METAIRIE, La. (AP) — A necessary but potentially awkward period has begun for Roman Harper and Malcolm Jenkins.
The defensive leaders and starting safeties are now tutoring a first-round draft choice who could very well take one of their jobs before long.
They knew this time was coming since late last month, when New Orleans selected Texas safety Kenny Vaccaro and coach Sean Payton left little doubt that the Saints expect Vaccaro to contribute right away.
The good news, Payton said after an offseason practice on Thursday, is that Harper and Jenkins are team-first guys who can handle the challenge of both mentoring a player with whom they're also competing for playing time.
"Players' personalities really dictate how they handle young players coming in," Payton said. "Knowing Roman and Malcolm — those guys, they're team players.
"An important element when you bring in a rookie is who's in front of him," the coach added. "So when you have guys like a Roman Harper or a Malcolm Jenkins, guys that have experience but are also solid guys, I think that helps the transition."
Neither Harper nor Jenkins have criticized the Saints' decision to take a safety 15th overall and neither have said they wanted out.
Harper appears to be doing everything he can to stick around. He recently accepted a renegotiated contract that lowered his annual salary by several million dollars, but also added guaranteed bonus pay extended the length of the deal an additional year, through 2015.
Now entering his eighth season, Harper said he recalls some good advice he received from now retired former safety Darren Sharper, who played for New Orleans in 2009 and 2010.
"Sharper always told me everything comes full circle. He was my mentor in this thing and now I'm trying to do the same thing" for Vaccaro, Harper said. "Hopefully I can do as well as he did, but yeah, I'm going to teach him up and try to coach him on all the little things."
"We're definitely going to need this guy to make some plays this year and I'm going to help him do that."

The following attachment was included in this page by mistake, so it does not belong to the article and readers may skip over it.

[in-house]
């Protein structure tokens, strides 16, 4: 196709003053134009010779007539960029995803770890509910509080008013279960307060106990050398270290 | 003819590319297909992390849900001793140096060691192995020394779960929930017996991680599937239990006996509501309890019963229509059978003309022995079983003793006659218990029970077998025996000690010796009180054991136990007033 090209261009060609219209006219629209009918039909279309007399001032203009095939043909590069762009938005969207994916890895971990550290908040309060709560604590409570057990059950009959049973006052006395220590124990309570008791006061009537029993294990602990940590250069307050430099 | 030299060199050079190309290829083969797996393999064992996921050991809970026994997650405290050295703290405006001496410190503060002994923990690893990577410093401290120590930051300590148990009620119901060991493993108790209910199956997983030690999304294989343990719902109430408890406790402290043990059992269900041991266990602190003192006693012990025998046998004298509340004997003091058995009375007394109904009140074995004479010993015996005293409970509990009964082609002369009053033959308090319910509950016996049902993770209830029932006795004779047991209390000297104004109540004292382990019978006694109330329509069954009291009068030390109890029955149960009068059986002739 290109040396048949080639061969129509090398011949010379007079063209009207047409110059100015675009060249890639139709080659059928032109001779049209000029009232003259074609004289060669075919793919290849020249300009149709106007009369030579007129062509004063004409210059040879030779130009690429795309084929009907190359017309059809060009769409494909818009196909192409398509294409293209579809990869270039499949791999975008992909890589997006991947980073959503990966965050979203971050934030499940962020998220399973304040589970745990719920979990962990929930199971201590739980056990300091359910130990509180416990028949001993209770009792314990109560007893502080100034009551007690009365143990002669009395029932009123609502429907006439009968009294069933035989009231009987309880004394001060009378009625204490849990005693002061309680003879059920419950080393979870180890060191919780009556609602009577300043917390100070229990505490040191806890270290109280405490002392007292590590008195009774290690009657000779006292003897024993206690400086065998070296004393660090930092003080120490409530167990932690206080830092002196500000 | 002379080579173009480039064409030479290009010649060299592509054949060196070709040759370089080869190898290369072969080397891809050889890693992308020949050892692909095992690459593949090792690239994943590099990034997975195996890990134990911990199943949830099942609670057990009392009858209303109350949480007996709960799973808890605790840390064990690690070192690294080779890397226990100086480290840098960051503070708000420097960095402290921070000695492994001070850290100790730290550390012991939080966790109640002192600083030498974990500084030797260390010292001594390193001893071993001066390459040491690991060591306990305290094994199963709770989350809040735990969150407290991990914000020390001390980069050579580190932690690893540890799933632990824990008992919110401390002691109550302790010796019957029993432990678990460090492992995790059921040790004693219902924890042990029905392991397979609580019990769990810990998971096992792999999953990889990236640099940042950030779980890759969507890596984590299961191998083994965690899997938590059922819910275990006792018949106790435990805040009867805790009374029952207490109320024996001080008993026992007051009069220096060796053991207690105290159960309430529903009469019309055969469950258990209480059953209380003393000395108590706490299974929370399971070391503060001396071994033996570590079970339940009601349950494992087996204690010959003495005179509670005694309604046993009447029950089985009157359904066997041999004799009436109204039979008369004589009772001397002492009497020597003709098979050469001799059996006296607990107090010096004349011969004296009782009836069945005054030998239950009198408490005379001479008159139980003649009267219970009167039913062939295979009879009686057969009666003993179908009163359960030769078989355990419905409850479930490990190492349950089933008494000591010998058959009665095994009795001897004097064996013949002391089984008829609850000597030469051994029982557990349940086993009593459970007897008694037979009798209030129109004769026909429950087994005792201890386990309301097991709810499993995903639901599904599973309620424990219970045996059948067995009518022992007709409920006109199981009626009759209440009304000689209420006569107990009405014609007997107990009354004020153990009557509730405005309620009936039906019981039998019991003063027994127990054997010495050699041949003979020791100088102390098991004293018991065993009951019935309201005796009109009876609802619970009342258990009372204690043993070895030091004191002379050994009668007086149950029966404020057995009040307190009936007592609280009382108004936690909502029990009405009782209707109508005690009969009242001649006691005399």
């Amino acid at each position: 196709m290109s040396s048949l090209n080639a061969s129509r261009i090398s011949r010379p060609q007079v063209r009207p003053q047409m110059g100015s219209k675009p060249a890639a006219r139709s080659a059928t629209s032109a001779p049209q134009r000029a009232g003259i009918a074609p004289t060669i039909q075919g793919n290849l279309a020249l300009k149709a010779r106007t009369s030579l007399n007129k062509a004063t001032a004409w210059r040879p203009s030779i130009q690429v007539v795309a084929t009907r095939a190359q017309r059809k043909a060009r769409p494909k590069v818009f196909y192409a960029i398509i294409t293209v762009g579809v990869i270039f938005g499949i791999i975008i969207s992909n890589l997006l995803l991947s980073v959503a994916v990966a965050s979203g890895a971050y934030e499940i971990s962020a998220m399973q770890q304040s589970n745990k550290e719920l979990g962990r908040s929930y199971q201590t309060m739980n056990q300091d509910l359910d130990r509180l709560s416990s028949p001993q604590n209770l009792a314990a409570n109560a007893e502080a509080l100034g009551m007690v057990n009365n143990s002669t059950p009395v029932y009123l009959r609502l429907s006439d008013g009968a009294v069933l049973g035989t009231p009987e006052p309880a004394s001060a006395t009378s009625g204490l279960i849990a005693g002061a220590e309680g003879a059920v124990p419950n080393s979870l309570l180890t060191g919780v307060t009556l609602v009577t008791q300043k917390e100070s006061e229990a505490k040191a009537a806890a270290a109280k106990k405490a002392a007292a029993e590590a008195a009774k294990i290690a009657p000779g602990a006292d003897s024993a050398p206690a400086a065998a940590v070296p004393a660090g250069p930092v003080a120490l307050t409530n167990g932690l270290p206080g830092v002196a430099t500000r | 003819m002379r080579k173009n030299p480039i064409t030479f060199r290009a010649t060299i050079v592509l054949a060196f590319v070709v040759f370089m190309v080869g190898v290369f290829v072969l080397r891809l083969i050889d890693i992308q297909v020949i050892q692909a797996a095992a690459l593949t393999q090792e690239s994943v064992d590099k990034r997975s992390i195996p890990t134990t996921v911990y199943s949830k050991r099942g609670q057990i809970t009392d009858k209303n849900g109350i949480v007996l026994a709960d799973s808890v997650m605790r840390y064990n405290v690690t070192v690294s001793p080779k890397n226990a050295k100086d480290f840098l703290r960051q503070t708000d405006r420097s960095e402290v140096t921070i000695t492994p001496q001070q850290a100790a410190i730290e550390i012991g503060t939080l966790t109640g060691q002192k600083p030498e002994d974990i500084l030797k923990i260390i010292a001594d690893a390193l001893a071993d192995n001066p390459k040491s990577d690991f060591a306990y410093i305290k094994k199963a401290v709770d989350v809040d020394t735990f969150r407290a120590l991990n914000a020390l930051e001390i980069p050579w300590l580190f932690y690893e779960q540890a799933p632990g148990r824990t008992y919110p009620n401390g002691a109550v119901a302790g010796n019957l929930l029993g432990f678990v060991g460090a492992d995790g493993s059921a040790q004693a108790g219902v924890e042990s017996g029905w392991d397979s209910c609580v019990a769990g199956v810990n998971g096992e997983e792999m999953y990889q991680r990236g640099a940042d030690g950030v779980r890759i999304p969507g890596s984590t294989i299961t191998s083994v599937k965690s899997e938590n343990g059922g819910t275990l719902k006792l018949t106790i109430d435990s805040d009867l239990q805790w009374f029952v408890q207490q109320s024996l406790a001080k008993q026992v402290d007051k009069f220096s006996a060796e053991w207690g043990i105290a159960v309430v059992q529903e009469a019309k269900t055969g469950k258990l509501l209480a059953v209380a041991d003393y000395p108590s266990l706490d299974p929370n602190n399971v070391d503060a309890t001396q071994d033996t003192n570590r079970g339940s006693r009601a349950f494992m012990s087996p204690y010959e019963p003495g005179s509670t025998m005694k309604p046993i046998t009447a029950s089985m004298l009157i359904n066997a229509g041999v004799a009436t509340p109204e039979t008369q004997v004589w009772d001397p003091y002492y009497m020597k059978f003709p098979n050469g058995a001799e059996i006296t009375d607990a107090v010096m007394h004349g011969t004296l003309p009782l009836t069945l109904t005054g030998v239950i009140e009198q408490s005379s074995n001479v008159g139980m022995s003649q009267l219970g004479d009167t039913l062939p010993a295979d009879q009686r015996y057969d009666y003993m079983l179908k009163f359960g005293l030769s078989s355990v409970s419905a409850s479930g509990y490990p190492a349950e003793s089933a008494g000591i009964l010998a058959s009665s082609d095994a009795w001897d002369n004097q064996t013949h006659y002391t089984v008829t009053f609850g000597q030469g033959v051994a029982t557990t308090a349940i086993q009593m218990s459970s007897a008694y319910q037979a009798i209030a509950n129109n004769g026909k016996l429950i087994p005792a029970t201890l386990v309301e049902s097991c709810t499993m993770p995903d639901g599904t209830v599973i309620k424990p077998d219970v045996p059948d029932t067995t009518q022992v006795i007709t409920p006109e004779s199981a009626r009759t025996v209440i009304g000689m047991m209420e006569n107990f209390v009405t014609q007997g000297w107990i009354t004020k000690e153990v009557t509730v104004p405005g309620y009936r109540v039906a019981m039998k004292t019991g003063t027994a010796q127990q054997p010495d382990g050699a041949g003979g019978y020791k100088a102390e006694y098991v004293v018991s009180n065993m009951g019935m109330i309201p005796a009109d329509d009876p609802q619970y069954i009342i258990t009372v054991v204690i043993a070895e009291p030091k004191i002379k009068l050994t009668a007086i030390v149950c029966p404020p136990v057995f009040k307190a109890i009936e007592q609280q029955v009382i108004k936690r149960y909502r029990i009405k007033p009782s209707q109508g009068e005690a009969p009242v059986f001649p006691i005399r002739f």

Harper and Jenkins are both coming off seasons below their standards. They were part of a unit in 2012 that gave up more yards (7,042) than any defense in NFL history. Harper had two interceptions, Jenkins one. Neither had a sack, and that represented a huge drop-off for Harper, who had 7 1/2 sacks in 2011.
Harper, however, did not have many blitzing opportunities last season under defensive coordinator Steve Spagnuolo, who lasted only one season in New Orleans before Payton replaced him with Rob Ryan, who is bringing back some of the pressure packages that were successful under Gregg Williams from 2009-11.
Jenkins, who is due to be a free agent after this season, said seeing his team use a top draft choice on his potential long-term replacement is "the nature of this game."
"Every year there's going to be an influx of players that come into this team, but I think all of our goal is obviously to be the best team we can be this year and that's all we can focus on. What happens after that is out of all of our control, Jenkins said. "Kenny's a hell of a player, so it just makes us that much better.
"He's a great athlete, very versatile, covers very well and he's grasping the defense — all the stuff that they've put on him — pretty quickly."
Coaches say Vaccaro has the build and speed to play either safety position as will as nickel back. Vaccaro is constructively ambiguous when asked about his potential to snag a starting job.
"I'm starting from the bottom. I'm the freshman on campus," he said. "I'm just trying to compete. Honestly I want to be the best player I can be this year and I'll let the chips fall how they fall."
He said he hasn't sensed any tension with Jenkins or Harper, noting, "They were rookies once, too. I think they understand what rookies go through."
"Roman and Malcolm have been a great influence on me," Vaccaro added. "They've been helping me learn my plays to get me lined up and I'm glad I came to a team with a great group of vets in front of me."
Notes: Payton said he had met with third-year receiver Joe Morgan about his drunk-driving arrest last weekend but declined to go into specifics about any consequences that Morgan, who practices Thursday, may face. "Each team is faced with it at some point," Payton said of players being arrested. "It is what it is in regards to the lesson you hope the players, including Joe, learn from it. It's our job to keep reinforcing the importance of being smart and making right decisions and it's something that we really try to pride ourselves in." ... Rookie left tackle Terron Armstead was given a chance to practice with the first team during Thursday's non-contact practice. Left tackle Charles Brown, who will compete for the starting job, also has returned to the field after sitting out last week's voluntary practices. ... LB Jon Vilma also returned to team drills after sitting out last Thursday.